Even Women’s Periods Are Not Immune to the Widening Tech Gap
The latest advance in period technology, while signaling something good for feminist businesses, could actually be bad for women if the company behind it isn’t careful.
At this year’s Y Combinator Demo Day, the Flex Company made a pitch centered on a small, pliable disc designed to, as the Ringer put it, “disrupt periods,” by replacing the tampon with something less messy and more comfortable.
The disc looks like a rolled-up condom with a thicker, bendable edge to keep the device in place, and a loose reservoir basin to catch blood. It is made of a disposable medical-grade polymer that becomes more flexible when in contact with body heat, letting it conform to different body types and ensuring that the device completely covers the cervix and creates a leak-free seal. And it only needs to be changed every 12 hours.
This all sounds like a huge improvement over soggy, leak-prone tampons, right? Well, sort of.
It is indeed a big step forward for a device that hasn’t changed much since it was invented in 1933. But in a sense it’s also a step backward in an area of public health already plagued by persistent inequality.
By one estimate, a woman living in the U.S. will spend about $18,000 keeping up with her period during her lifetime. Flex costs $20 a box right now, way more than a $7 box of tampons, which is already a price out of reach for many, even in the U.S. That doesn’t even consider problems of access and affordability in developing countries. In Uganda, for example, schoolgirls on average miss 11 percent of class time because they don’t have access to tampons or pads.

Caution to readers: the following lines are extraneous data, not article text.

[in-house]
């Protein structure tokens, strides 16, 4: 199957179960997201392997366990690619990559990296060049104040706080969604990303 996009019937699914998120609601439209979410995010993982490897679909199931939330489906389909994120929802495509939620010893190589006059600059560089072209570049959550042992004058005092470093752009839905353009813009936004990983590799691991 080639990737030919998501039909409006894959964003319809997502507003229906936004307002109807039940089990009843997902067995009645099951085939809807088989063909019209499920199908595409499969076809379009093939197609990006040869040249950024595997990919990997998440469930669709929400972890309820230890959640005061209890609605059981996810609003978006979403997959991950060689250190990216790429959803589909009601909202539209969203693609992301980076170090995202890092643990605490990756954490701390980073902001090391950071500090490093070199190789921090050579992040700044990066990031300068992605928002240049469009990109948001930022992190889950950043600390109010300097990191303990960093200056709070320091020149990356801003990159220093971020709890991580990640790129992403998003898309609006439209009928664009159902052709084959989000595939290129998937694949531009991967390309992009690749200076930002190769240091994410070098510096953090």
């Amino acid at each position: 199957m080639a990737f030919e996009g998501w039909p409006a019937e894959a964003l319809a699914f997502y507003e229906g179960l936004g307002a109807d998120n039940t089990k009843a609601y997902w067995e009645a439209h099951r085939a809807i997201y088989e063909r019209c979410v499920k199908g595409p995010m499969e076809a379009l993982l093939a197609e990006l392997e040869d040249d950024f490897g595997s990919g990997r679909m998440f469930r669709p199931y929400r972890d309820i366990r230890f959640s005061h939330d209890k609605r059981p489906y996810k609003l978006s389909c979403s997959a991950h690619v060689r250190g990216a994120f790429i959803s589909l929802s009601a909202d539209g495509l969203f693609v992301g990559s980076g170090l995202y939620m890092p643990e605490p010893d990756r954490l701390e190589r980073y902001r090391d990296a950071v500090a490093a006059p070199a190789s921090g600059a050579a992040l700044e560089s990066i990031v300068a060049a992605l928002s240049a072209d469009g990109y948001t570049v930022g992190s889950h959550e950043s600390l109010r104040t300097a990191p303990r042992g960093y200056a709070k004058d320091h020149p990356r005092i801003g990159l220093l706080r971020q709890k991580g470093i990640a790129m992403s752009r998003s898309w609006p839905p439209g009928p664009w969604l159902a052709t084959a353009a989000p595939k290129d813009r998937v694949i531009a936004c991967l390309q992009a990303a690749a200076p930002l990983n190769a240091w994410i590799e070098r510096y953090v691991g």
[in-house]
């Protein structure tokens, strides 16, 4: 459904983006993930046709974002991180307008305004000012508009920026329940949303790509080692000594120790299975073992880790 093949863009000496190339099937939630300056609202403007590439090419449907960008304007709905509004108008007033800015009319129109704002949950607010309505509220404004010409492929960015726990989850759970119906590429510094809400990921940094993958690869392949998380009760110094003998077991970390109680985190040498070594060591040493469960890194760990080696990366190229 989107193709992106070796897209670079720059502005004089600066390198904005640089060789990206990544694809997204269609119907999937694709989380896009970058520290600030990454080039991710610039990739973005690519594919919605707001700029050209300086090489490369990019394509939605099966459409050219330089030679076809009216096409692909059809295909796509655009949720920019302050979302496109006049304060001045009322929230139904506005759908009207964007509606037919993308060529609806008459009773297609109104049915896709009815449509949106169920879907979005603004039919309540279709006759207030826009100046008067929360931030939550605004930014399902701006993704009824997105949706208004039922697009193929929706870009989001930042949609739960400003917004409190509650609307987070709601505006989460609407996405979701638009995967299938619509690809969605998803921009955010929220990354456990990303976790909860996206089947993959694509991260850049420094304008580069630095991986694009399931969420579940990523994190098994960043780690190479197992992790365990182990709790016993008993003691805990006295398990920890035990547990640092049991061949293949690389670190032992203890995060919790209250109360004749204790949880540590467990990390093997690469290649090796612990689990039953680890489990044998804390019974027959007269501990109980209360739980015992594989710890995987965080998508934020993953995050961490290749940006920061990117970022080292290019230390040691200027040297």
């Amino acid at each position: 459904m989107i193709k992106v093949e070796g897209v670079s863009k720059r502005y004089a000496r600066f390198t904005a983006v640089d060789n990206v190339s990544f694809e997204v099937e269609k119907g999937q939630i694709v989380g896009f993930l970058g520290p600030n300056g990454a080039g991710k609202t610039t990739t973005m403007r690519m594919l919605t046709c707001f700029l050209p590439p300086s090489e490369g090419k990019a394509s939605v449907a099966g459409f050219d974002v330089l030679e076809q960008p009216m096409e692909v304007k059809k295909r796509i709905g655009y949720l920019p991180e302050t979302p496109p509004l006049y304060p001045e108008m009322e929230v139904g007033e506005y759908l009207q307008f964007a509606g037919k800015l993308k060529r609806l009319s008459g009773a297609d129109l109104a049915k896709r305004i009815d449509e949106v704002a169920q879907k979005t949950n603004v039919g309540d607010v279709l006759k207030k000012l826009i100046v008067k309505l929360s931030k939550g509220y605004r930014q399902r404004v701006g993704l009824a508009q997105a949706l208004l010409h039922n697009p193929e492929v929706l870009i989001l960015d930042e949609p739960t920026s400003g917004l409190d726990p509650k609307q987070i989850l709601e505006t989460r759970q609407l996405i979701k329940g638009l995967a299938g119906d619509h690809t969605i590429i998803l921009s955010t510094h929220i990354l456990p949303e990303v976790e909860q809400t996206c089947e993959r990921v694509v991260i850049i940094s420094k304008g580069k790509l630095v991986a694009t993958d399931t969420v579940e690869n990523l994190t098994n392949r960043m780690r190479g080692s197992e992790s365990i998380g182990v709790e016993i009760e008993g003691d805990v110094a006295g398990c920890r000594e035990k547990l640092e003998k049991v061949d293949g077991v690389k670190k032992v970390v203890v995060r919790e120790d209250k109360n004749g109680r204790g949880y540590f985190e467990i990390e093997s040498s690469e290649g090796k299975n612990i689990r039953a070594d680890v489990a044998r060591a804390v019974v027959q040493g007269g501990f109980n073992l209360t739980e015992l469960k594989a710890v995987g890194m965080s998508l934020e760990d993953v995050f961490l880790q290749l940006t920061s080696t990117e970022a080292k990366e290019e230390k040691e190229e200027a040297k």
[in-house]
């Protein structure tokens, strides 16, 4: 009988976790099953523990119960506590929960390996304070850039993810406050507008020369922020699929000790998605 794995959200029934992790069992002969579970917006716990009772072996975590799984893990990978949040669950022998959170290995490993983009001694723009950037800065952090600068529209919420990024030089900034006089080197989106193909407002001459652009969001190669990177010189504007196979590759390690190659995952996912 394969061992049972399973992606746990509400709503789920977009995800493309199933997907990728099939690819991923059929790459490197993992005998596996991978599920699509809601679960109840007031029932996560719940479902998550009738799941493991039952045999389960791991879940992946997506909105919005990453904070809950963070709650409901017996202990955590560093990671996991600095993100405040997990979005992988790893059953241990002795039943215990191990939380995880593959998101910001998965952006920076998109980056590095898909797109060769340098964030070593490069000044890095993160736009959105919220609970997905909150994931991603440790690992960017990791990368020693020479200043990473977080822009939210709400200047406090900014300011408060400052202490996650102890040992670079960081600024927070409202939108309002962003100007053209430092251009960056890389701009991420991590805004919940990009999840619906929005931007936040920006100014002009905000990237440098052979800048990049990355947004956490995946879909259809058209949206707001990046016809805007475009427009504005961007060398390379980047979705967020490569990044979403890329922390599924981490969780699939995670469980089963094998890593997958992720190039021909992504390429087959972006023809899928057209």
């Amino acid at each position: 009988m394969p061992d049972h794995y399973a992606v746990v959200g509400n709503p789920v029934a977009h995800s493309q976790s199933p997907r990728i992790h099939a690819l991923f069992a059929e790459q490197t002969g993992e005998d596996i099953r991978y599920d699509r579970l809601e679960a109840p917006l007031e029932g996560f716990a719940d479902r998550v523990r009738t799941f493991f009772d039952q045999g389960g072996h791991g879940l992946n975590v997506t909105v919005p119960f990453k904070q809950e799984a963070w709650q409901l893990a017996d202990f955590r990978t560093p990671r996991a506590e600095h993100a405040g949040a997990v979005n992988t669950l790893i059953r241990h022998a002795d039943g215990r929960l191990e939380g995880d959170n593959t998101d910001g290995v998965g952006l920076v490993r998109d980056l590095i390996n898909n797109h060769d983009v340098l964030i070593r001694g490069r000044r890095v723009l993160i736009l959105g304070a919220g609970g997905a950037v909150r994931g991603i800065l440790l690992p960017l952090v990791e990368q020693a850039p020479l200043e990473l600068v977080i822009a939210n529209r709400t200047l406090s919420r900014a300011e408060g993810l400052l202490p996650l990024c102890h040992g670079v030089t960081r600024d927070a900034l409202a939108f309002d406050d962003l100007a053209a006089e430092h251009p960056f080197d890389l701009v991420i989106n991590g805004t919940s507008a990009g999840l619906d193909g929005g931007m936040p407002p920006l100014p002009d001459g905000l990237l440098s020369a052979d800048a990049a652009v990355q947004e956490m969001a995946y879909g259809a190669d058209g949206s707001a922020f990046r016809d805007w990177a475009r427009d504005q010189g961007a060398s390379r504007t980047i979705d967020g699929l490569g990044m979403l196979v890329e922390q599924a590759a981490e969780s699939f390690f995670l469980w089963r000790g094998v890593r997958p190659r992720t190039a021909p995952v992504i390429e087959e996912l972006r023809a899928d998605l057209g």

If Flex does nothing to help those issues, though, it is still part of the growing movement known as period feminism, which seeks to strip away the stigma associated with a natural cycle—something nearly half the world’s population deals with on a regular basis. Other new players in period feminism include apps that track a woman’s cycle and a line of ultra-absorbent underwear.
So seeing a souped-up tampon at Y Combinator, in the same league as virtual-reality headsets for airlines and autonomous drone security guards, sends a strong message. At the nexus of tech startups and venture capitalism—two large, male-dominated industries—feminist businesses are edging their way in. Only 4.2 percent of venture capitalists are women, but Flex has still managed to secure $1 million in funding.
Flex’s mission is a firm belief “that every woman should be able to choose what’s best for her own body. And that we deserve to have better options.” Armed with a legitimate improvement on an 80-year-old technology and money in the bank, the company now only needs to make good on the “every woman” part of its mission.
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